PHO CHU THE: 270 Victoria Street, Richmond, Melbourne
The plan was to go to Pho Chu The in Richmond, and see why, when David Chang went there a couple of years ago, he had two bowls of pho on his first visit and three during his second. A few pre-dinner red wines at the Swan Hotel with a group of friends later, and we were rip-roaring to go. After driving up to Victoria Street, Rick went off to get parking and we easily got a table by the door for four. I popped out to get a BYO bottle of white and nearly straight into a scruffy man muttering how he was going to smash in the face of a well dressed family man walking just behind him. A bottle of Sauvignon Blanc secured from an Asian Grocery/Bottle Store, I passed the lunatic on the way back as he strode in front of a group of men, no threats being offered this time.
A waitress begrudgingly came over for our order, telling us twice that the special beef pho contained tripe, beef ball and tendon. Tired of her annoyed and annoying tone, we ordered a variety of spring rolls, to be followed by a mixture of bowls of chicken and regular beef pho. The drinks and conversation then proceeded to flow, as first the crispy rolls and then the bowls of steaming pho arrived and went, my bowl so large you could surely bathe a newborn baby in it. My inhibitions loosened by alcohol, I uncharacteristically dumped heaps of hot sauce and chillies into my bowl, making it hot enough to pre-emptively ward off any hint of a cold induced by the miserable Melbourne weather outside. Booze also makes everyone talk a lot, this in company already loquacious at the best of times. Looking at one’s internet searches on the mobile after a night of drinking always makes interesting reading, a sort of potted history of the previous night’s events, as our conversations swerved from abortion to school shootings to Japan to the Danish film director Susanne Bier, amongst other now forgotten topics.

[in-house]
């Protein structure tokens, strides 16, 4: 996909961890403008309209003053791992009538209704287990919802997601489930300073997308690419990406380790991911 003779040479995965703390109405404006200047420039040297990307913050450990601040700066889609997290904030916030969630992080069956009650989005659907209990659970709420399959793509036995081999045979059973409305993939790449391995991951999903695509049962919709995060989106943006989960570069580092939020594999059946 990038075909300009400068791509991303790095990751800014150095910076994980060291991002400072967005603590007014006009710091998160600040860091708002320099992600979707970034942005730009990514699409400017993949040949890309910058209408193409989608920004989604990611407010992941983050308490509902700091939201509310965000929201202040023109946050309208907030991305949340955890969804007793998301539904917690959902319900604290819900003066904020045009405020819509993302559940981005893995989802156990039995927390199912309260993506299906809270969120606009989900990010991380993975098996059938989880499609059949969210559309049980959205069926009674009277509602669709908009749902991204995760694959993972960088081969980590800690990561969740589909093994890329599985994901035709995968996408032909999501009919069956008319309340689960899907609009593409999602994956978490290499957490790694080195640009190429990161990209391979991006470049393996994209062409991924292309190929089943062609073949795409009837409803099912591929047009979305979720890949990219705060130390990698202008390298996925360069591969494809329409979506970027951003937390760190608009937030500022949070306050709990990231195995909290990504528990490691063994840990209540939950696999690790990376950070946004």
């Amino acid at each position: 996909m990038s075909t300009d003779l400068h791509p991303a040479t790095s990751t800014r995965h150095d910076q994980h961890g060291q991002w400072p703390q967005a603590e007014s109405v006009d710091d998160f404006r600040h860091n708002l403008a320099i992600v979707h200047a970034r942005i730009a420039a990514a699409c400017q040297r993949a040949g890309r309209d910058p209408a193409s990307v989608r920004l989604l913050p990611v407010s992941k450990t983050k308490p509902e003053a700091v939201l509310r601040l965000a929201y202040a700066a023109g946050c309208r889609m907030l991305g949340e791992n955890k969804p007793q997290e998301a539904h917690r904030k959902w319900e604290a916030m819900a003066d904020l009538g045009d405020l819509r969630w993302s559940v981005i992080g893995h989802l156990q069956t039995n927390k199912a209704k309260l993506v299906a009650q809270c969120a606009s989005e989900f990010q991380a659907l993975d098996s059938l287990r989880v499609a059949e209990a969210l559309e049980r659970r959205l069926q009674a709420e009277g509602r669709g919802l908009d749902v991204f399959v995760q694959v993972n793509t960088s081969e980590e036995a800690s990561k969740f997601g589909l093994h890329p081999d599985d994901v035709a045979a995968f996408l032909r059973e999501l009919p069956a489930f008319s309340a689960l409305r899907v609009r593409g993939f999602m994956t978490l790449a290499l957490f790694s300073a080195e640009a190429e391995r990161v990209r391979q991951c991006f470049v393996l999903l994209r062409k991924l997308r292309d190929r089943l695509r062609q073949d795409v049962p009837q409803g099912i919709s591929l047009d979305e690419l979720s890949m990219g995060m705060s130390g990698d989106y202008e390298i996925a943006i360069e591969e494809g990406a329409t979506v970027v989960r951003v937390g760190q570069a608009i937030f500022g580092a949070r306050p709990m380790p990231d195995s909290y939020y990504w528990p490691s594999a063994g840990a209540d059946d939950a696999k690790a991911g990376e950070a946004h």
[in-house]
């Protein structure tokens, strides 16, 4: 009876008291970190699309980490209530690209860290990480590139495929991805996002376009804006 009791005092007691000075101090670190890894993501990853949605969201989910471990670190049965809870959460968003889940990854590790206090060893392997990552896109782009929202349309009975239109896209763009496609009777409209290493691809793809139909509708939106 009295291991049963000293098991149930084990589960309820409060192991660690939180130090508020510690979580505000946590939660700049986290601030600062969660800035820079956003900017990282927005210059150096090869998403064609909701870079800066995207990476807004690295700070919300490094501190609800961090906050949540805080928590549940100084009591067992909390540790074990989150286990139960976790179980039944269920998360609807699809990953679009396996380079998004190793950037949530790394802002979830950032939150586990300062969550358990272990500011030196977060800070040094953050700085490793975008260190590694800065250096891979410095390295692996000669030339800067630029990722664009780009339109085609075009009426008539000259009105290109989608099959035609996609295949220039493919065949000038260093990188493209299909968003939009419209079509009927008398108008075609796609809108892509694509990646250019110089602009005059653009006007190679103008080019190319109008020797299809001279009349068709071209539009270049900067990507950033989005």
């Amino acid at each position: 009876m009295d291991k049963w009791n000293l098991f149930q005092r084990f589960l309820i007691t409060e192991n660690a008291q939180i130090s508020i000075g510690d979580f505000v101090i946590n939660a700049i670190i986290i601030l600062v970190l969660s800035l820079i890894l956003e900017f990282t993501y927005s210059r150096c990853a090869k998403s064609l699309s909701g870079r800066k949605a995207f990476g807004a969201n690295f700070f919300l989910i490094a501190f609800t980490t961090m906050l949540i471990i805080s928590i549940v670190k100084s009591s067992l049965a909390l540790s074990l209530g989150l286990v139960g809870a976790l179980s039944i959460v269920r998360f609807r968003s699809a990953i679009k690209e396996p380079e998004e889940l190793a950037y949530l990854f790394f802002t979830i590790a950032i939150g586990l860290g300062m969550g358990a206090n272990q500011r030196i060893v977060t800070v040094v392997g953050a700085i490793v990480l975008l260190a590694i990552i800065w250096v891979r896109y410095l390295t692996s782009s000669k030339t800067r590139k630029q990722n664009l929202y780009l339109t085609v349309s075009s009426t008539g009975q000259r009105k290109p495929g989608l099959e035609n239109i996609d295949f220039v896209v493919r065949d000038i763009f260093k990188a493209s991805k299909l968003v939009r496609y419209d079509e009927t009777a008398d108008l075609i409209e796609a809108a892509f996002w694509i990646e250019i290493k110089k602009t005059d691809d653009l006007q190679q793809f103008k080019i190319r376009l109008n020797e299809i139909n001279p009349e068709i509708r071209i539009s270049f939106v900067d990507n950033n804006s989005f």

As for the food, it was awesome. The noodles weren’t too soft or hard, the broth grabbing the attention of my wine-induced wandering mind, with just the right seasoning and flavour. The meat was tender, although at times the pieces were a little thick. Last, but not least, the spring onions, basil, bean sprouts and squeezes of lemon were just right. It was so much better than the pap I’ve tasted up around Fitzroy and Northcote, unsurprising considering this part of Richmond is a little Vietnam, bringing back good memories of my meals in Hanoi and Ho Chi Minh City a year back.
As we got our bill, a little under $15 each, two old male rangas accompanied by a lady friend took a table nearby, she being very young, unlike the night. Although I was bloated from the pho – no second or third servings for me – I had enough room for a detour via the bottle store to get a six-pack of travellers, for the satisfied drive back home.